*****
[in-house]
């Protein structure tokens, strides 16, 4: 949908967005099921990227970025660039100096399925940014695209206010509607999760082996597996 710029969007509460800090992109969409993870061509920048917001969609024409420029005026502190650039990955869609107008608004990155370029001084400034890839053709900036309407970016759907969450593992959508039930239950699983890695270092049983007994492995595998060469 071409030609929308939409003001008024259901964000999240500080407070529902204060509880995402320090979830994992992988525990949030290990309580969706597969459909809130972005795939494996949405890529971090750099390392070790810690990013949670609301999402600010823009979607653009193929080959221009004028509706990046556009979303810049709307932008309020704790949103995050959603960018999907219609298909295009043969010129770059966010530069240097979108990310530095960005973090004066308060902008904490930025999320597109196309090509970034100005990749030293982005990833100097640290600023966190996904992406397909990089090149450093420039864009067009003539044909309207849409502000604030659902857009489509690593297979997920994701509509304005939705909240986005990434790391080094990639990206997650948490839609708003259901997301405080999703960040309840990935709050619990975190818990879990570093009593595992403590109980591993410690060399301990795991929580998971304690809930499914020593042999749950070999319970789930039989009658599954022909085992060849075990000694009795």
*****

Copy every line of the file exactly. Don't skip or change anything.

[in-house]
């Protein structure tokens, strides 16, 4: 949908967005099921990227970025660039100096399925940014695209206010509607999760082996597996 710029969007509460800090992109969409993870061509920048917001969609024409420029005026502190650039990955869609107008608004990155370029001084400034890839053709900036309407970016759907969450593992959508039930239950699983890695270092049983007994492995595998060469 071409030609929308939409003001008024259901964000999240500080407070529902204060509880995402320090979830994992992988525990949030290990309580969706597969459909809130972005795939494996949405890529971090750099390392070790810690990013949670609301999402600010823009979607653009193929080959221009004028509706990046556009979303810049709307932008309020704790949103995050959603960018999907219609298909295009043969010129770059966010530069240097979108990310530095960005973090004066308060902008904490930025999320597109196309090509970034100005990749030293982005990833100097640290600023966190996904992406397909990089090149450093420039864009067009003539044909309207849409502000604030659902857009489509690593297979997920994701509509304005939705909240986005990434790391080094990639990206997650948490839609708003259901997301405080999703960040309840990935709050619990975190818990879990570093009593595992403590109980591993410690060399301990795991929580998971304690809930499914020593042999749950070999319970789930039989009658599954022909085992060849075990000694009795």